The Overlord Humphrey and I were discussing the rosters of the 2014 playoff teams a bit on Monday, mostly regarding the amount of homegrown farm talent on each roster compared to the amount acquired by other means. While the opportunity to buy a roster of stars on the open market and steamroll into a spot in the playoffs still exists, it's become an incredibly expensive way to compete in the age of $150 million dollar contracts and $30 million dollar yearly salaries. Just keeping your own homegrown superstars has become incredibly expensive, but is still far cheaper and, generally, for a bigger return on investment as those dollars are earmarked to far younger players either before or in the midst of their prime seasons.
So how do the National League playoff teams stack up against each other in terms of the value of their developed talent and their acquired talent in 2014? I took a look at Fangraphs and put together a table to compare the five playoff teams to each other.
- In order to qualify as "developed talent" the player had to spend at least 2 seasons in the minor league system of and must have made his major league debut for the team with which he is currently playing. So Adam Wainwright, not drafted by the Cardinals, would qualify as developed talent, while Travis Snider would qualify as an acquisition by Pittsburgh.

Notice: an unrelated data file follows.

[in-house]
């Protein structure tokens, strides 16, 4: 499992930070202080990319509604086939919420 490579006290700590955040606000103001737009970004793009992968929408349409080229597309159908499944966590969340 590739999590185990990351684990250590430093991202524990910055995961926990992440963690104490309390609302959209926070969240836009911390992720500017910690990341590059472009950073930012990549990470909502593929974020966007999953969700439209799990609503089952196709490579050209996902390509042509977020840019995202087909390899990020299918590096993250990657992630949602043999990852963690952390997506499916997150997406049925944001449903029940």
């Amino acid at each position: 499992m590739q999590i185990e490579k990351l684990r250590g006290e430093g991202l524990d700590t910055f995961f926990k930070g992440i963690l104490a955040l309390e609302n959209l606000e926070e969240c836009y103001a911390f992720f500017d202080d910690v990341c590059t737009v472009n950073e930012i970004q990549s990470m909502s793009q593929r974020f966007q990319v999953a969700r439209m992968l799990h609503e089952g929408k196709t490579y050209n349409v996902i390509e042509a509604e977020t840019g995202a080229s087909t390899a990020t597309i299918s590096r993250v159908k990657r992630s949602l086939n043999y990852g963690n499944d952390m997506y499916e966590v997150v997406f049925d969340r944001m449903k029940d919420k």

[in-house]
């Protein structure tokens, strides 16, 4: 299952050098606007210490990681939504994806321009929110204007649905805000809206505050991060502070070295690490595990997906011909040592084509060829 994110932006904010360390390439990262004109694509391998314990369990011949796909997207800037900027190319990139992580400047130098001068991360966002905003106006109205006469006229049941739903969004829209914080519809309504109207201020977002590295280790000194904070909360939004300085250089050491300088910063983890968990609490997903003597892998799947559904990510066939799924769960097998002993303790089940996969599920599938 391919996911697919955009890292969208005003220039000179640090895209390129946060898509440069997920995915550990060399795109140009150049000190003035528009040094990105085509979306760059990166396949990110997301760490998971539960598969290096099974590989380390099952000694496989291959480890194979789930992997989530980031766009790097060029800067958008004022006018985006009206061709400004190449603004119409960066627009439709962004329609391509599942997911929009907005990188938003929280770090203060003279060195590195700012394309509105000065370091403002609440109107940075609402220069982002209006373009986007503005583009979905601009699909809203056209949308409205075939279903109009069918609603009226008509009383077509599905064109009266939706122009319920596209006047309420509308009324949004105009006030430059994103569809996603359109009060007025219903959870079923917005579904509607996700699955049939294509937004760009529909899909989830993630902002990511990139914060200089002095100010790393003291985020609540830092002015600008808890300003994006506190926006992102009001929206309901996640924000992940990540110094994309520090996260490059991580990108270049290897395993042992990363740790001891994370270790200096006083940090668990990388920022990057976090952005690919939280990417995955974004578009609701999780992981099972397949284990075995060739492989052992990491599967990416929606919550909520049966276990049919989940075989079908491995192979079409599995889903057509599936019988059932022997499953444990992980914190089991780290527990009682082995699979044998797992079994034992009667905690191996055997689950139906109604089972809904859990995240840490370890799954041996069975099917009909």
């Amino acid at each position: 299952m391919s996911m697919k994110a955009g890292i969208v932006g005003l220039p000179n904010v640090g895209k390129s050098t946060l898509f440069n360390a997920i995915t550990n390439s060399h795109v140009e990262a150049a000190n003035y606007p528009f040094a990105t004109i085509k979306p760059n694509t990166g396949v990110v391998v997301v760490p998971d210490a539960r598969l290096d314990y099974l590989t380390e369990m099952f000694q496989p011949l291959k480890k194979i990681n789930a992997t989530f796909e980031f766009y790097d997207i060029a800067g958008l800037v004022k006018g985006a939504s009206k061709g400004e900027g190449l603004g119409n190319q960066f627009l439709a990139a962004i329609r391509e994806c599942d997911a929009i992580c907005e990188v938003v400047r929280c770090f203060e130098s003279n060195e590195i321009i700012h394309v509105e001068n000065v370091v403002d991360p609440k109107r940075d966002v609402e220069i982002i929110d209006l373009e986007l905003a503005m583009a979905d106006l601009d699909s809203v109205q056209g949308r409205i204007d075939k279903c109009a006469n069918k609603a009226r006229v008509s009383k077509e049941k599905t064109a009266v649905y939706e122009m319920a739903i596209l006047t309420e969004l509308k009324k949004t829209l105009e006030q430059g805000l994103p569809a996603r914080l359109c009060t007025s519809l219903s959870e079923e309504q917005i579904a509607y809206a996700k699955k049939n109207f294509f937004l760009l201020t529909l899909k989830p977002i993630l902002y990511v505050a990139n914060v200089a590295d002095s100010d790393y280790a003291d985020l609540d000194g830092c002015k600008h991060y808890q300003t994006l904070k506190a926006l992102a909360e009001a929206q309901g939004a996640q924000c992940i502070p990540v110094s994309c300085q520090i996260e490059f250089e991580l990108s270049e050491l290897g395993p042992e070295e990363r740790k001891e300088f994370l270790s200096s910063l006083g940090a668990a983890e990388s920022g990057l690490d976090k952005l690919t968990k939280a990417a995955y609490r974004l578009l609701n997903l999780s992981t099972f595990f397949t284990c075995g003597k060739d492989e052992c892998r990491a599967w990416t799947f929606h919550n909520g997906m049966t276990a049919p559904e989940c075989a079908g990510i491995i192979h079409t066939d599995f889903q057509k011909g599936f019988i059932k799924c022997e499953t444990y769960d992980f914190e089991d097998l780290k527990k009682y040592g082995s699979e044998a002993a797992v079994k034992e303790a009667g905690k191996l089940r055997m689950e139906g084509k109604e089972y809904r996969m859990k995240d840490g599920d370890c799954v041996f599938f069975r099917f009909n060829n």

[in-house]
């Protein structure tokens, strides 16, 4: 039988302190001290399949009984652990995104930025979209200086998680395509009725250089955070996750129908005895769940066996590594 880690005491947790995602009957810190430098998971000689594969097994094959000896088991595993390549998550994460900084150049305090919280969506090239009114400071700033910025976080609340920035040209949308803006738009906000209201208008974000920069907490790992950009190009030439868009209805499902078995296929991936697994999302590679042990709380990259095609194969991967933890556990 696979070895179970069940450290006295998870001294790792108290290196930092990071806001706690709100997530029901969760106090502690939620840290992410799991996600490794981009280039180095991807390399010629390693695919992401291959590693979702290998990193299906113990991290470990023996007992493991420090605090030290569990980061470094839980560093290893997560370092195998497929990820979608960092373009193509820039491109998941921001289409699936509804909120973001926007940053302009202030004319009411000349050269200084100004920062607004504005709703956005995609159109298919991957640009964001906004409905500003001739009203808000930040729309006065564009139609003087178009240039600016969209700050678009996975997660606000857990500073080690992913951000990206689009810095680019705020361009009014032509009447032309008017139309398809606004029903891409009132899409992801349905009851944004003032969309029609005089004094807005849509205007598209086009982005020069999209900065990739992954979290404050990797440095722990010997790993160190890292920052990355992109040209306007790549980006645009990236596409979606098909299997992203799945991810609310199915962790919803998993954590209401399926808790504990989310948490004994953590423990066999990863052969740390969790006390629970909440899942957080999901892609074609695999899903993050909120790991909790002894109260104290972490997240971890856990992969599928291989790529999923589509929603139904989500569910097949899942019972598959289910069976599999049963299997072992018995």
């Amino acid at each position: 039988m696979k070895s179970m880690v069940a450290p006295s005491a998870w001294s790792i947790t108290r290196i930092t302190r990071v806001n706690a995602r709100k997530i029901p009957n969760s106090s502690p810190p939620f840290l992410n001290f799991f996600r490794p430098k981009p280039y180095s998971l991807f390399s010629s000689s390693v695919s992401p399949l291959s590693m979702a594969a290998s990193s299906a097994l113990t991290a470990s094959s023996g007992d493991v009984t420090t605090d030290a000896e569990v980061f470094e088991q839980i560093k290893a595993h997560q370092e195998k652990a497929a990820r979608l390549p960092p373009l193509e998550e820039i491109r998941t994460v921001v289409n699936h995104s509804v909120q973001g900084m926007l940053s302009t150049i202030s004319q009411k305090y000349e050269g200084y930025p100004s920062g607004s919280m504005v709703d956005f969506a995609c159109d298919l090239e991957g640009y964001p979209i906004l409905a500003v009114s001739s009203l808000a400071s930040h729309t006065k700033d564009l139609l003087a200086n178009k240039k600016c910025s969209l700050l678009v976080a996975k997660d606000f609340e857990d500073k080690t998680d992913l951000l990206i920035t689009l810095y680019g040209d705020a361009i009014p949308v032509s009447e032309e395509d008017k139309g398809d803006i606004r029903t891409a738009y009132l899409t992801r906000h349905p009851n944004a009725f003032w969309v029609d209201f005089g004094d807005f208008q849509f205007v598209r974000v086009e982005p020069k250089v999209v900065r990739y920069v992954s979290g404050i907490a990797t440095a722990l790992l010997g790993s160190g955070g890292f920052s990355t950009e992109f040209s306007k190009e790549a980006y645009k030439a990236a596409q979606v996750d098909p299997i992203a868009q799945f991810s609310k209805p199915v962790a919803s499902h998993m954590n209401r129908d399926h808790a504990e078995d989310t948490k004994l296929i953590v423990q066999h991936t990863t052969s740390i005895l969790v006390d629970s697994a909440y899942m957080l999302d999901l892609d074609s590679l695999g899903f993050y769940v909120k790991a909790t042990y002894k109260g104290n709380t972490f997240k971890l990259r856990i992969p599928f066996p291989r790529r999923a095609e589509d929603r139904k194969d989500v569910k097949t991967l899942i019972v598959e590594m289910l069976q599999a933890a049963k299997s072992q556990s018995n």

- fWAR was the metric used to determine these figures
- fWAR for all players contributing during the season was accounted for, not just the players on the 25 man roster for the playoffs or even the current 40 man roster.
- The Dodgers acquired the majority of their wins via trades (mostly one big one) and smart signings (Juan Uribe, FTW!)...
- ...but having Matt Kemp stink on defense and A.J. Ellis turn in a below replacement season certainly didn't help.
- The Giants have a nice mix of players both developed and acquired, with Pence and Tim Hudson as excellent additions to a core of Posey, Bumgarner, and Sandoval. Tim Lincecum's awful season and Matt Cain's injury certainly damaged their homegrown fWAR total, however.
- Which begs the question: if I had told you at the beginning of the season that the Giants would lose half a win combined between Lincecum and Cain, would you have them anywhere near the playoffs? Yeah, me neither.
- I was a bit surprised there wasn't a larger difference between the Pittsburgh totals, but I also didn't realize that Russell Martin was a 5.2 fWAR player this year.
- Read that again: Russell Martin was a 5.2 fWAR player this year.